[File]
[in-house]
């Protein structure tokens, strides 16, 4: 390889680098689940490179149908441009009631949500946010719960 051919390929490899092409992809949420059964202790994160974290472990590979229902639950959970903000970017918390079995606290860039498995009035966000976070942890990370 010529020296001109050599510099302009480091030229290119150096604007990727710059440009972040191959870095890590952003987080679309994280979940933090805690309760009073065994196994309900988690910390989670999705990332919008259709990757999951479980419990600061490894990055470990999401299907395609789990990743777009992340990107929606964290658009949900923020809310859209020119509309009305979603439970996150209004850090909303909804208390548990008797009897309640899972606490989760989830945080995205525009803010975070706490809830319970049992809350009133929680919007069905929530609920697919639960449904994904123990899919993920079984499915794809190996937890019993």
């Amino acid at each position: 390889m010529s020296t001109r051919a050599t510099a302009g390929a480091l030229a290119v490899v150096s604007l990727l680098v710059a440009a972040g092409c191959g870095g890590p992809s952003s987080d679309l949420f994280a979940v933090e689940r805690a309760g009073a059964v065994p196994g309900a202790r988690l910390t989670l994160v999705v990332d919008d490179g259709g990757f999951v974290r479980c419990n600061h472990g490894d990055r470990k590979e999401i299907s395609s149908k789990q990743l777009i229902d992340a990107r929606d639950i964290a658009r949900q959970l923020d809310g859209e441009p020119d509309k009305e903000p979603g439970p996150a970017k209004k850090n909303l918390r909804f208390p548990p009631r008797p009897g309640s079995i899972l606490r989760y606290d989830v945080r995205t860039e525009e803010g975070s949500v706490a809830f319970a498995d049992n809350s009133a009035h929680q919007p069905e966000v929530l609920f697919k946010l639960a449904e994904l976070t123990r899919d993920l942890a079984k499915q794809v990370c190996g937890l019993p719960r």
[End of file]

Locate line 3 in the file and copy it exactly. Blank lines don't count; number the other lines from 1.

């Amino acid at each position: 390889m010529s020296t001109r051919a050599t510099a302009g390929a480091l030229a290119v490899v150096s604007l990727l680098v710059a440009a972040g092409c191959g870095g890590p992809s952003s987080d679309l949420f994280a979940v933090e689940r805690a309760g009073a059964v065994p196994g309900a202790r988690l910390t989670l994160v999705v990332d919008d490179g259709g990757f999951v974290r479980c419990n600061h472990g490894d990055r470990k590979e999401i299907s395609s149908k789990q990743l777009i229902d992340a990107r929606d639950i964290a658009r949900q959970l923020d809310g859209e441009p020119d509309k009305e903000p979603g439970p996150a970017k209004k850090n909303l918390r909804f208390p548990p009631r008797p009897g309640s079995i899972l606490r989760y606290d989830v945080r995205t860039e525009e803010g975070s949500v706490a809830f319970a498995d049992n809350s009133a009035h929680q919007p069905e966000v929530l609920f697919k946010l639960a449904e994904l976070t123990r899919d993920l942890a079984k499915q794809v990370c190996g937890l019993p719960r």